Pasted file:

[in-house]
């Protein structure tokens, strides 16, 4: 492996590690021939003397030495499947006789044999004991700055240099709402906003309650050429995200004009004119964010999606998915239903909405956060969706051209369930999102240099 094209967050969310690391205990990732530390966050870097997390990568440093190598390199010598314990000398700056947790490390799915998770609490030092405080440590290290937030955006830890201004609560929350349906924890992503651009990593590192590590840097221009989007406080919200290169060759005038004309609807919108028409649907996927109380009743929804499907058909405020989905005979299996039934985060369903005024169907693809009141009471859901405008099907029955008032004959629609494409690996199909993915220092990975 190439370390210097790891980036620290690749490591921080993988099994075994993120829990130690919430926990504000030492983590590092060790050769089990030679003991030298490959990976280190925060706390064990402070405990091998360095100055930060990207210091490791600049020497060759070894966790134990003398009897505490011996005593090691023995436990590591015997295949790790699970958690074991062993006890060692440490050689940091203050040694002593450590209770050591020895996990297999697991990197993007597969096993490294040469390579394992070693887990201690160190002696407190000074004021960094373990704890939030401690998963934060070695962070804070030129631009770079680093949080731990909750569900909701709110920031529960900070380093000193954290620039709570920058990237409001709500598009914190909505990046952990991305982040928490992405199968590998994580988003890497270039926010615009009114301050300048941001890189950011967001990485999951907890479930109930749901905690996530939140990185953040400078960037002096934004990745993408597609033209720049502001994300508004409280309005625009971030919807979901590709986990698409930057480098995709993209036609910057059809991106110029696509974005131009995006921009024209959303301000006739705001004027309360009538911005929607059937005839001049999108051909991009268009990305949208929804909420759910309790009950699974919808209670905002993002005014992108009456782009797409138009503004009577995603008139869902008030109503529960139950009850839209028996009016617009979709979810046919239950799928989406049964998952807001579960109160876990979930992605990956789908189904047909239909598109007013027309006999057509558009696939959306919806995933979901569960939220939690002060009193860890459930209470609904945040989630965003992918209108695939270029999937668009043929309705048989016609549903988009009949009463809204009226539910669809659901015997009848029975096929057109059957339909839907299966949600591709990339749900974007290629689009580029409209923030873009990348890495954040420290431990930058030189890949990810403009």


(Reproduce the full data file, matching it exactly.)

[in-house]
């Protein structure tokens, strides 16, 4: 492996590690021939003397030495499947006789044999004991700055240099709402906003309650050429995200004009004119964010999606998915239903909405956060969706051209369930999102240099 094209967050969310690391205990990732530390966050870097997390990568440093190598390199010598314990000398700056947790490390799915998770609490030092405080440590290290937030955006830890201004609560929350349906924890992503651009990593590192590590840097221009989007406080919200290169060759005038004309609807919108028409649907996927109380009743929804499907058909405020989905005979299996039934985060369903005024169907693809009141009471859901405008099907029955008032004959629609494409690996199909993915220092990975 190439370390210097790891980036620290690749490591921080993988099994075994993120829990130690919430926990504000030492983590590092060790050769089990030679003991030298490959990976280190925060706390064990402070405990091998360095100055930060990207210091490791600049020497060759070894966790134990003398009897505490011996005593090691023995436990590591015997295949790790699970958690074991062993006890060692440490050689940091203050040694002593450590209770050591020895996990297999697991990197993007597969096993490294040469390579394992070693887990201690160190002696407190000074004021960094373990704890939030401690998963934060070695962070804070030129631009770079680093949080731990909750569900909701709110920031529960900070380093000193954290620039709570920058990237409001709500598009914190909505990046952990991305982040928490992405199968590998994580988003890497270039926010615009009114301050300048941001890189950011967001990485999951907890479930109930749901905690996530939140990185953040400078960037002096934004990745993408597609033209720049502001994300508004409280309005625009971030919807979901590709986990698409930057480098995709993209036609910057059809991106110029696509974005131009995006921009024209959303301000006739705001004027309360009538911005929607059937005839001049999108051909991009268009990305949208929804909420759910309790009950699974919808209670905002993002005014992108009456782009797409138009503004009577995603008139869902008030109503529960139950009850839209028996009016617009979709979810046919239950799928989406049964998952807001579960109160876990979930992605990956789908189904047909239909598109007013027309006999057509558009696939959306919806995933979901569960939220939690002060009193860890459930209470609904945040989630965003992918209108695939270029999937668009043929309705048989016609549903988009009949009463809204009226539910669809659901015997009848029975096929057109059957339909839907299966949600591709990339749900974007290629689009580029409209923030873009990348890495954040420290431990930058030189890949990810403009």